The Geiers’ “study?” All it takes is a quick pubmed search to see that the Geiers produced far more than just one study.
“The Geiers produced dozens of studies,” I told him.
“I wouldn’t cite any of them.”
And yet, he couldn’t cite any of the studies he was relying on, except to say there were dozens and dozens of them as if that makes them right. Yet he dismissed the dozens and dozens of studies the Geiers produced even though he didn’t say what was wrong with any of them.
Since he was clearly losing on the scientific front, he turned to the hypothetical. “What study would convince you that there is no link?”
I replied that that is the wrong question to ask because science is about discovery and finding answers, not convincing people of a particular opinion. I added, “A report that aims for the latter is tobacco science.”
He agreed that science is about discovery and not about convincing people.
I also brought up his statement from the panel discussion that Wakefield patented a rival measles vaccine to compete with MMR. He denied saying that it was a vaccine to compete with MMR. I told him that was what he had said onstage.
I then explained to him that the patent application was for a treatment, and not a vaccine that could potentially replace the MMR or any other vaccine on the childhood vaccination schedule in the UK.
So he asked me, “Well, if evidence emerged that MMR was unsafe, would it bolster sales of the product?”
“Well…no,” I responded, “because…”
And he cut me off, “I know what you mean.”
I also quoted Brian Deer of all people who wrote that Andrew Wakefield was under no professional or legal obligation to disclose that patent.
“Okay, I respect that,” he said.
At several points during our conversation, he tried changing the subject:
“You are very smart. You know more about this issue than 99% of people.”
If I was stating mistruths or misinterpreting data, then how could I be so knowledgeable?
He talked about how we both see common ground in the fact that there aren’t enough services for autistic people, which was quite comical. He certainly wasn’t talking about services during the panel discussion. I told him that it has nothing to do with what he was talking about at the event.
Trying hard to win me over, he even said that the medical establishment has, as a whole, not been good to the autism community, that they do not have our best interests and have been working against us.
I was going to ask him why, given that statement, he regards the medical authorities as being in any way credible on the issue of vaccines and autism, but he cut me off.
He continued about how I’m not going to convince him of my views and he won’t convince me of his, then he put out his hand, which I felt was merely the pinnacle of his suck-up ploy.
“So you aren’t gonna shake my hand, now? C’mon!”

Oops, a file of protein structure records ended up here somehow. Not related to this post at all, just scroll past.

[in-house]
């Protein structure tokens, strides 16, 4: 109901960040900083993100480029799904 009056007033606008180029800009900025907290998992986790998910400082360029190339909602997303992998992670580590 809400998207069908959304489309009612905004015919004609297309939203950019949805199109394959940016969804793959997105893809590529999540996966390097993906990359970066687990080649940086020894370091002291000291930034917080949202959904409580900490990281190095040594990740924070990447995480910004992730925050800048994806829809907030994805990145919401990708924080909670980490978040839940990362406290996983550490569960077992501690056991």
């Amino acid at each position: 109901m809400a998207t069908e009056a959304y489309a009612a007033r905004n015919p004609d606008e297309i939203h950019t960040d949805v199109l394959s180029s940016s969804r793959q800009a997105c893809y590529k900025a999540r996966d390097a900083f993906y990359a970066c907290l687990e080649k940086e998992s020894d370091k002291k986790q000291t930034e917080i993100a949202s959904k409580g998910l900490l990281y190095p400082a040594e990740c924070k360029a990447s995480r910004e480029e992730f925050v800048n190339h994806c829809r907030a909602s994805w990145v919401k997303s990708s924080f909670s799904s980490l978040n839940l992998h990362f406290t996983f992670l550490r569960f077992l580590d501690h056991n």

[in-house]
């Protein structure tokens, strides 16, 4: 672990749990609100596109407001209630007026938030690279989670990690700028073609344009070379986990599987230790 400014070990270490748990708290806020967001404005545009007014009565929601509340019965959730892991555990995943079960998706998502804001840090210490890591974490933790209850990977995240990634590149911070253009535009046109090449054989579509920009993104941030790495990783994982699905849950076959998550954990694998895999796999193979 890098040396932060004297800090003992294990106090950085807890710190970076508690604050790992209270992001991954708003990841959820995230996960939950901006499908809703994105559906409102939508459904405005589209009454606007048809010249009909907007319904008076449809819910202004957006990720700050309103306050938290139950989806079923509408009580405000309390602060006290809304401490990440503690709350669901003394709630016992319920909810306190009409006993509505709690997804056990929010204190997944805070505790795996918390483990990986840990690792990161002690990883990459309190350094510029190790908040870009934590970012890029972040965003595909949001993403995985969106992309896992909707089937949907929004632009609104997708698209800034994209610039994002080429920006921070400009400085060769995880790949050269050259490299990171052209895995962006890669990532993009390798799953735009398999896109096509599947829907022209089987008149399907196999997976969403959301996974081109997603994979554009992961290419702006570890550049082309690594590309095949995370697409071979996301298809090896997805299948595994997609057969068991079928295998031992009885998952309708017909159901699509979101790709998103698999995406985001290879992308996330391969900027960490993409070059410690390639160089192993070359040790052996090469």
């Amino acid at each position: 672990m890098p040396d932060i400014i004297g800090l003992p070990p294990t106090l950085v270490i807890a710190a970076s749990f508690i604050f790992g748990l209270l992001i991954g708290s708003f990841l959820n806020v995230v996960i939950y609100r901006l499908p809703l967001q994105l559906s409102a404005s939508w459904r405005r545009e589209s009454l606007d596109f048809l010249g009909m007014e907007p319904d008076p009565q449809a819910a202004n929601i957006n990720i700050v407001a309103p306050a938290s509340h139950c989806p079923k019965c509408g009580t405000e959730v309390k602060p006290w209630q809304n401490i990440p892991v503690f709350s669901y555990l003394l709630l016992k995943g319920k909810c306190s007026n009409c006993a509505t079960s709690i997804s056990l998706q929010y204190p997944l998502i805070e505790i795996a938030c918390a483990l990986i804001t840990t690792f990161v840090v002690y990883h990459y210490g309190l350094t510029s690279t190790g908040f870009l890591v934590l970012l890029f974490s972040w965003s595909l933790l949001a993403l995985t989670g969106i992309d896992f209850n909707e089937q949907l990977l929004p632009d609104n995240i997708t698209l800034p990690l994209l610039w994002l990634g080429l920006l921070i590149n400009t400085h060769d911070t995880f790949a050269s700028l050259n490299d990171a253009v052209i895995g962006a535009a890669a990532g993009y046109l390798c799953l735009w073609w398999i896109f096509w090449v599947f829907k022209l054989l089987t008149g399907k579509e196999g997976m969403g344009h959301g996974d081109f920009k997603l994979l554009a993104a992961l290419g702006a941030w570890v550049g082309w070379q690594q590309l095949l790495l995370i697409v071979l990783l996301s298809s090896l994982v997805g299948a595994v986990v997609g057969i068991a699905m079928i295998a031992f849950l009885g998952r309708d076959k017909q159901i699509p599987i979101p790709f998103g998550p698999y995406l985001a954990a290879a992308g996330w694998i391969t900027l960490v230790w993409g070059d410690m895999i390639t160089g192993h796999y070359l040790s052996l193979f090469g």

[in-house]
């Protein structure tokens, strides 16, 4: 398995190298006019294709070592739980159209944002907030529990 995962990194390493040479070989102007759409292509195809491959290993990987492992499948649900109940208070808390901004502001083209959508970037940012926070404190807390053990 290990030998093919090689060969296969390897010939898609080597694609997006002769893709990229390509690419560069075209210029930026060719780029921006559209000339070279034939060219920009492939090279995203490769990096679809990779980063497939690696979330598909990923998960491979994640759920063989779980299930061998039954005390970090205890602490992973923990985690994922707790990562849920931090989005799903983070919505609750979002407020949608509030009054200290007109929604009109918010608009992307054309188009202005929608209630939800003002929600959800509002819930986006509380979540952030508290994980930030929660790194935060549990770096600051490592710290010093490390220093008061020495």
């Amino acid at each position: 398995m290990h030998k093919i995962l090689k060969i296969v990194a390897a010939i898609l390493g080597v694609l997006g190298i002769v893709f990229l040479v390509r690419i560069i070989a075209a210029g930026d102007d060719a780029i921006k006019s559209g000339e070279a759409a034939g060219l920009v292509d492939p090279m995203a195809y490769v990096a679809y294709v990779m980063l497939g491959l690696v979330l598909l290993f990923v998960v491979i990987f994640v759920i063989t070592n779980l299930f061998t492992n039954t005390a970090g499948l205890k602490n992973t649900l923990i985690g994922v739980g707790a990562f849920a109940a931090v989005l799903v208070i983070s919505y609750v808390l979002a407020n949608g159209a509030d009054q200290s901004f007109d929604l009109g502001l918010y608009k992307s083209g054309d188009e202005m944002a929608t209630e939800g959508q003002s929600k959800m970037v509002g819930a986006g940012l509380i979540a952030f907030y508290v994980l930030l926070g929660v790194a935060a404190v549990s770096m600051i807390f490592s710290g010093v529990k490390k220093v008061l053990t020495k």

Despite my hesitation, I shook his hand.
I told him that I did not come to the festival to convince him of anything, nor was I expecting to. However, I did tell him that as long as he said things that were incorrect in the public sphere, I will continue to correct him – off-stage if not on.
As we parted ways, I patted him on the shoulder saying:
“Say hi to your Uncle Bob for me.”
He didn’t appreciate the reference to my earlier article. About to exit the room, I worried that my touching him could be interpreted the wrong way in light of Paul Offit’s death threat hysterics. So I ran back up to him and clarified.
“I didn’t mean that as a death threat!”
“I know! I know!” – he assured me.
That night, a documentary ran on TV about the infamous Turkish Airlines Flight 981 – a McDonnell Douglas DC-10 that crashed and burned in the forests of northern France, killing all 346 passengers and crew onboard. The cause was a design defect on the airplane allowing the luggage compartment door to fly off in the middle of flight, depressurizing the inside of the plane, causing the floor to collapse and knock out the plane’s internal controls, sending it into a downward descent of doom.
Even though McDonnell Douglas knew of the problem four years in advance, the company did nothing to fix it until this awful tragedy and managed to avoid prior scrutiny by striking a “gentleman’s agreement” with the FAA. History seems to be repeating itself with autism, only much, much worse.
Despite the fact that Seth Mnookin couldn’t defend any of his claims – and even conceded that I was right on a number of points – our conversation did not seem to have changed his stance in any way as he told me it wouldn’t. And yet, my conversation with him was perhaps far more fruitful then calling up the World Science Festival in advance since its chief sponsor was the Simons Foundation.
According to gurufocus.com, the top five financial holdings of Jim Simons – a billionaire hedge fund manager who personally determines the autism research initiatives of the Simons Foundation – includes both Johnson & Johnson(#1) and Eli Lilly(#5). The Simons Foundation website even lauded the work of Poul Thorsen after he was indicted on fraud, claiming his team had used “meticulous records” in showing “that vaccines do not cause autism.”
Meanwhile, Seth Mnookin has fall speaking engagements booked in Pennsylvania, Florida and Oregon. (HERE) We owe him many more visits.
He was, after all, quoted by Scientific American as saying:
"I am frustrated by how little I am able to have productive interactions with people who disagree with me."
Jake Crosby is a 2011 graduate of Brandeis University with a BA in both History and Health: Science, Society and Policy and a contributing editor to Age of Autism. In August, he will attend The George Washington University School of Public Health and Health Services where he will study for an MPH in epidemiology.